Just as RIAs owe a duty to diligently protect their clients’ privacy and guard against identity theft, firms also play a vital role in customer identification. Although RIAs are not subject to an anti-money laundering (AML) rule, and nothing has been implemented by the SEC, securities regulators expect investment advisors to address these issues in their policies and procedures.
The SEC has issued no-action letters that impact RIAs and broker-dealers. No-action letters written by SEC staff members do not have the force of law, but they help explain the Commission’s interpretation of rules and regulations. RIAs are in a good position if they rely on no-action letters when challenged by examiners during an audit. On February 12, 2004, the SEC issued the first string of no-action letters, permitting broker-dealers to rely on RIAs to perform some of their Customer Identification Program (CIP) obligations.
The SEC extended its no-action position on January 11, 2011, but added new conditions that must be satisfied if a broker-dealer relies on an RIA for customer identification. These conditions, which took effect on May 12, 2011, were not imposed on broker-dealers in prior no-action letters addressing this issue. This no-action relief is available until January 11, 2013.
Why Broker-Dealers Need the Relief Granted by the Latest No-Action Letter
Intermediary and shared business relationships are quite common in the securities industry. In the relationship between a broker-dealer and an RIA, both parties may agree that the advisory firm will be responsible for performing customer identification of shared customers. After an agreement is reached, RIAs could be expected to perform this function.
Generally, reliance is allowed if the responsible financial institution is subject to an AML rule and is regulated by a federal functional regulator. Reliance must be reasonable under the circumstances. Under the Bank Secrecy Act, however, broker-dealers fall within the definition of “financial institution,” while RIAs do not. Broker-dealers are subject to an AML rule, while RIAs are not. Although an AML rule for RIAs was proposed, it was later withdrawn by the SEC. Therefore, without a no-action letter, a broker-dealer’s ability to rely on an RIA for customer identification is limited.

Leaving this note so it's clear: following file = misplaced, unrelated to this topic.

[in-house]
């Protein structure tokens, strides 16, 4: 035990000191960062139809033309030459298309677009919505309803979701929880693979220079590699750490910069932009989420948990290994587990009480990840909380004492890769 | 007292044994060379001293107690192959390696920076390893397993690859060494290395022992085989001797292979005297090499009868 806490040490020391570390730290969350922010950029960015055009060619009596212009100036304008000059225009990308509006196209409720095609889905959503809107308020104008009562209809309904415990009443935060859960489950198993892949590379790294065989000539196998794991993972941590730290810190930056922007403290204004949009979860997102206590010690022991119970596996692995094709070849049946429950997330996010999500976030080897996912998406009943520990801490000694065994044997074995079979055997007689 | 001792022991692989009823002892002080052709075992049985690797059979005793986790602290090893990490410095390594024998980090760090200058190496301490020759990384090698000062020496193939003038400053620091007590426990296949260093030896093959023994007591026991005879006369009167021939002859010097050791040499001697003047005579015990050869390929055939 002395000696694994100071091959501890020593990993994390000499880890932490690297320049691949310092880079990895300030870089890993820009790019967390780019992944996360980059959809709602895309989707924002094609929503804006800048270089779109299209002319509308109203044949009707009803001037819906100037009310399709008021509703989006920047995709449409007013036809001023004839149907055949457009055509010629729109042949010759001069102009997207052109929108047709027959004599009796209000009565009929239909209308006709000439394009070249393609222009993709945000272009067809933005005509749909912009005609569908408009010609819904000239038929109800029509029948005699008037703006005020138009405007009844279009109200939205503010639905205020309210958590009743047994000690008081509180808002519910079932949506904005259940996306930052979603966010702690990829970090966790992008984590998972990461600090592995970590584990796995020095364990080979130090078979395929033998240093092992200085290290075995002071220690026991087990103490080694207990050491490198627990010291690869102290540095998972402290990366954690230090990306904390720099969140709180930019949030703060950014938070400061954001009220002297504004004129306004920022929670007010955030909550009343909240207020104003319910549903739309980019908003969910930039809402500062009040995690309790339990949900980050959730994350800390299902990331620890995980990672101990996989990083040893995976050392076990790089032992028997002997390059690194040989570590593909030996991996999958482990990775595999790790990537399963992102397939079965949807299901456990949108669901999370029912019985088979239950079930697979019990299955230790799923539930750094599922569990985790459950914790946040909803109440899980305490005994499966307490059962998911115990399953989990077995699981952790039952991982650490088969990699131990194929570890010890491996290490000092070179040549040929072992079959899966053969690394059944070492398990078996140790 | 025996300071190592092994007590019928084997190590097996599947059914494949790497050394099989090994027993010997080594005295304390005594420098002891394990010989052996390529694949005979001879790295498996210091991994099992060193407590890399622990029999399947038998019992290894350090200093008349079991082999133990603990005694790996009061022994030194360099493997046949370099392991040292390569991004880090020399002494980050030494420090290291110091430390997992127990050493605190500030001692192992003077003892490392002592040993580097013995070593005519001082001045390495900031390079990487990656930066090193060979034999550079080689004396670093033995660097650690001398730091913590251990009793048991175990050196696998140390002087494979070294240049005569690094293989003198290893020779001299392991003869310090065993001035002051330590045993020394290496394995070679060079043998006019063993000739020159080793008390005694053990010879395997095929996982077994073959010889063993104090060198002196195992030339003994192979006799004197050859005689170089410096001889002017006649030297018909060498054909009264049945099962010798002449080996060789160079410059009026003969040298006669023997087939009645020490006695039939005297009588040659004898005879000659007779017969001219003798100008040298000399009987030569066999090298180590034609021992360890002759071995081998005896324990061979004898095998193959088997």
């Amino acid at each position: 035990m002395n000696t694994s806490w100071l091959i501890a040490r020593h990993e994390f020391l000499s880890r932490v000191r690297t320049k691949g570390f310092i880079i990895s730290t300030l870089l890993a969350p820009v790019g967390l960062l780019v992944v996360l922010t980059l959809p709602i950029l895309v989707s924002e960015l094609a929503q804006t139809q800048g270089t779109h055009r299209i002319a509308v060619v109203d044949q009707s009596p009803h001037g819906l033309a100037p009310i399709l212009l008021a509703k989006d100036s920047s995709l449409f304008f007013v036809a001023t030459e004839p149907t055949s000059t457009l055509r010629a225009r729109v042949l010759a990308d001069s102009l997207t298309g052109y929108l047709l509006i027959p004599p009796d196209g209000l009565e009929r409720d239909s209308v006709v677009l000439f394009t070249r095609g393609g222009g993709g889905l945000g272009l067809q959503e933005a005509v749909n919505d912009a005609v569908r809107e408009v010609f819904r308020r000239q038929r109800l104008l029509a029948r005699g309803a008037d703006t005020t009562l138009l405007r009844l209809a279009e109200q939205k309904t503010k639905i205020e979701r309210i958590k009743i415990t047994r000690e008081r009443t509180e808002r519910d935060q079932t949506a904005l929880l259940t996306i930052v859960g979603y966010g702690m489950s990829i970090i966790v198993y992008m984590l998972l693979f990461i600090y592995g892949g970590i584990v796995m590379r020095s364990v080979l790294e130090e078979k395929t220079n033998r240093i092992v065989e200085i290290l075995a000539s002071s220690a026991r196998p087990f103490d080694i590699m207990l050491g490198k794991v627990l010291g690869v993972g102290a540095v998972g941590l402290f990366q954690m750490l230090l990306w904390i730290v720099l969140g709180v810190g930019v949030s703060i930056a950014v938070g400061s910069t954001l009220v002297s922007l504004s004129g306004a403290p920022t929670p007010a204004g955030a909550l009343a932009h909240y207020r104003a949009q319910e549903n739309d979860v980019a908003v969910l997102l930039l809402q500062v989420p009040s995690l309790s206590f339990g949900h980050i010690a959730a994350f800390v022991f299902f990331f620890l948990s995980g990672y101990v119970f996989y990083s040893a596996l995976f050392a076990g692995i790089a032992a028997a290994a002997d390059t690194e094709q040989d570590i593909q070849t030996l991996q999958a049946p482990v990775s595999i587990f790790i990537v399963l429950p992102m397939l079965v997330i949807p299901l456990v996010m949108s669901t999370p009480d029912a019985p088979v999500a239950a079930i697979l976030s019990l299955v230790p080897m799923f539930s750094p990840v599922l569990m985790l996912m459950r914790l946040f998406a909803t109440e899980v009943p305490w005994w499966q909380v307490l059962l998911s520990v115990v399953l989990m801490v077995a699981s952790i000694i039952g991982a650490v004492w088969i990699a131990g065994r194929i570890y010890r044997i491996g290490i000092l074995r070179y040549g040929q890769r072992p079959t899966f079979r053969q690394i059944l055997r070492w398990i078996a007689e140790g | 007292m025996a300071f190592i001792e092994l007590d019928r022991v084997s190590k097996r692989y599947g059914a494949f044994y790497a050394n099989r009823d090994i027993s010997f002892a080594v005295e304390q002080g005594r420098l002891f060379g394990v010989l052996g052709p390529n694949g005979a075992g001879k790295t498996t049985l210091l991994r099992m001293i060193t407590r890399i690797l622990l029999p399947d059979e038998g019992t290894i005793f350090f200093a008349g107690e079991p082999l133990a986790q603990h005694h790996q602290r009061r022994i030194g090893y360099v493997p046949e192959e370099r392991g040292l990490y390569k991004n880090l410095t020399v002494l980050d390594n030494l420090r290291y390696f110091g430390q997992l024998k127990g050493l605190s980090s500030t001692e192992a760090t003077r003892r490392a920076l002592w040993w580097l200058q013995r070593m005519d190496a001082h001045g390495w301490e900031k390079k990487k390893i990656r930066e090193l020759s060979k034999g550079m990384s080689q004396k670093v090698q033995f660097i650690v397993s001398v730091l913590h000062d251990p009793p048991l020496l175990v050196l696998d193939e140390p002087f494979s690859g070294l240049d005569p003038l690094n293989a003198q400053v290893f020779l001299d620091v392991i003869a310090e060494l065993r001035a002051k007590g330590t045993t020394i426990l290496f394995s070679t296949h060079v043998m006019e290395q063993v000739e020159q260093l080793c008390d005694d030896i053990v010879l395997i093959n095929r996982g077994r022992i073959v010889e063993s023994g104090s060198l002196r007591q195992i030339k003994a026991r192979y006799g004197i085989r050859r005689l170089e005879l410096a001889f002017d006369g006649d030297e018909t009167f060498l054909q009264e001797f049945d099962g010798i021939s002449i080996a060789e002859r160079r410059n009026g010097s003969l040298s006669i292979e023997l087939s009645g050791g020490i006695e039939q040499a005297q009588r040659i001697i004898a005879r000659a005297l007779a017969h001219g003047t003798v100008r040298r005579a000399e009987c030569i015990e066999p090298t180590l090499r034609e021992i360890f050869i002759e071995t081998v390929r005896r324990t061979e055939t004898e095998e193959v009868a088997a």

Impact of the Latest No-Action Letter
The latest no-action letter only affords relief to broker-dealers on three conditions.
- If reliance on an RIA for customer identification is reasonable under the circumstances
- The RIA is SEC-registered
- The parties have entered into a reliance contract. In the contract, the RIA must agree that:
- the firm has implemented its own AML program which meets the requirements applying to broker-dealers;
- the program will be updated as is necessary to comply with new laws and regulations;
- the firm or its agent will perform the necessary broker-dealer CIP duties in the manner stipulated by section 326 of the USA PATRIOT Act (Patriot Act);
- the firm will promptly notify the brokerage firm if suspicious or unusual activity occurs, so the broker-dealer can file a Suspicious Activity Report (SAR) if warranted;
- the RIA will annually certify statements made in the reliance contract to maintain compliance, continuity, and accuracy;
- the firm will promptly provide its CIP books and records to the SEC, a self-regulatory organization with jurisdiction over the broker-dealer, or authorized law enforcement agencies.
The books and records request may come directly or indirectly from the broker-dealer.
Although an RIA must provide prompt notice if suspicious activity occurs, nothing in this no-action letter relieves a broker-dealer of its duty to establish policies and procedures reasonably designed to detect and report suspicious activity. Reliance on an RIA is only reasonable if the broker-dealer undertakes appropriate due diligence on the RIA commensurate with the risk. The broker-dealer must assess the risk of money laundering posed by the RIA and the advisory firm’s customer base. An investigation must be conducted at the beginning of the broker-dealer’s relationship with an RIA and additional due diligence must be conducted at appropriate intervals. The no-action letter does not stipulate how frequently a broker-dealer should update its due diligence of an RIA.